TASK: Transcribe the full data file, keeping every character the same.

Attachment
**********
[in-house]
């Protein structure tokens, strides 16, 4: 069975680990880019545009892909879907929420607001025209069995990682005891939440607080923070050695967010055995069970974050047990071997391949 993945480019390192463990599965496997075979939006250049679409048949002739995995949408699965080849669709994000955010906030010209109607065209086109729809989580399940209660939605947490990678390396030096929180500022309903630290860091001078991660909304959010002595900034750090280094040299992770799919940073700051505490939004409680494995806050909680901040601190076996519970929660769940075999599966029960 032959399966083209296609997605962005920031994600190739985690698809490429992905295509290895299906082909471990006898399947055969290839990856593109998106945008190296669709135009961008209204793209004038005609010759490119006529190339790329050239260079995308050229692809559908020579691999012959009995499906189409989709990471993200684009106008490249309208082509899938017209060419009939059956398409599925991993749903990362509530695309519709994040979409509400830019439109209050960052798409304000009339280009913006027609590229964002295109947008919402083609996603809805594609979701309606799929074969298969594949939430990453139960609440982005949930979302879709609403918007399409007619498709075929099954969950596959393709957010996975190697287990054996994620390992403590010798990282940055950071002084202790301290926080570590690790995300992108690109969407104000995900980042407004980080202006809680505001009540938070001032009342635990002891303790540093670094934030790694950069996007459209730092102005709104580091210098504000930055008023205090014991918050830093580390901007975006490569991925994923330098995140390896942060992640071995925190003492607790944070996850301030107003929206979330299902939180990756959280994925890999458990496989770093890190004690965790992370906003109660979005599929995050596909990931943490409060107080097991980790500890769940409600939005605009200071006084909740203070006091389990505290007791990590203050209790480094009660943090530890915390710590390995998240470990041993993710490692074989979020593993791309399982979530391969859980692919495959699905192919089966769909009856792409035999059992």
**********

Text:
[in-house]
């Protein structure tokens, strides 16, 4: 069975680990880019545009892909879907929420607001025209069995990682005891939440607080923070050695967010055995069970974050047990071997391949 993945480019390192463990599965496997075979939006250049679409048949002739995995949408699965080849669709994000955010906030010209109607065209086109729809989580399940209660939605947490990678390396030096929180500022309903630290860091001078991660909304959010002595900034750090280094040299992770799919940073700051505490939004409680494995806050909680901040601190076996519970929660769940075999599966029960 032959399966083209296609997605962005920031994600190739985690698809490429992905295509290895299906082909471990006898399947055969290839990856593109998106945008190296669709135009961008209204793209004038005609010759490119006529190339790329050239260079995308050229692809559908020579691999012959009995499906189409989709990471993200684009106008490249309208082509899938017209060419009939059956398409599925991993749903990362509530695309519709994040979409509400830019439109209050960052798409304000009339280009913006027609590229964002295109947008919402083609996603809805594609979701309606799929074969298969594949939430990453139960609440982005949930979302879709609403918007399409007619498709075929099954969950596959393709957010996975190697287990054996994620390992403590010798990282940055950071002084202790301290926080570590690790995300992108690109969407104000995900980042407004980080202006809680505001009540938070001032009342635990002891303790540093670094934030790694950069996007459209730092102005709104580091210098504000930055008023205090014991918050830093580390901007975006490569991925994923330098995140390896942060992640071995925190003492607790944070996850301030107003929206979330299902939180990756959280994925890999458990496989770093890190004690965790992370906003109660979005599929995050596909990931943490409060107080097991980790500890769940409600939005605009200071006084909740203070006091389990505290007791990590203050209790480094009660943090530890915390710590390995998240470990041993993710490692074989979020593993791309399982979530391969859980692919495959699905192919089966769909009856792409035999059992």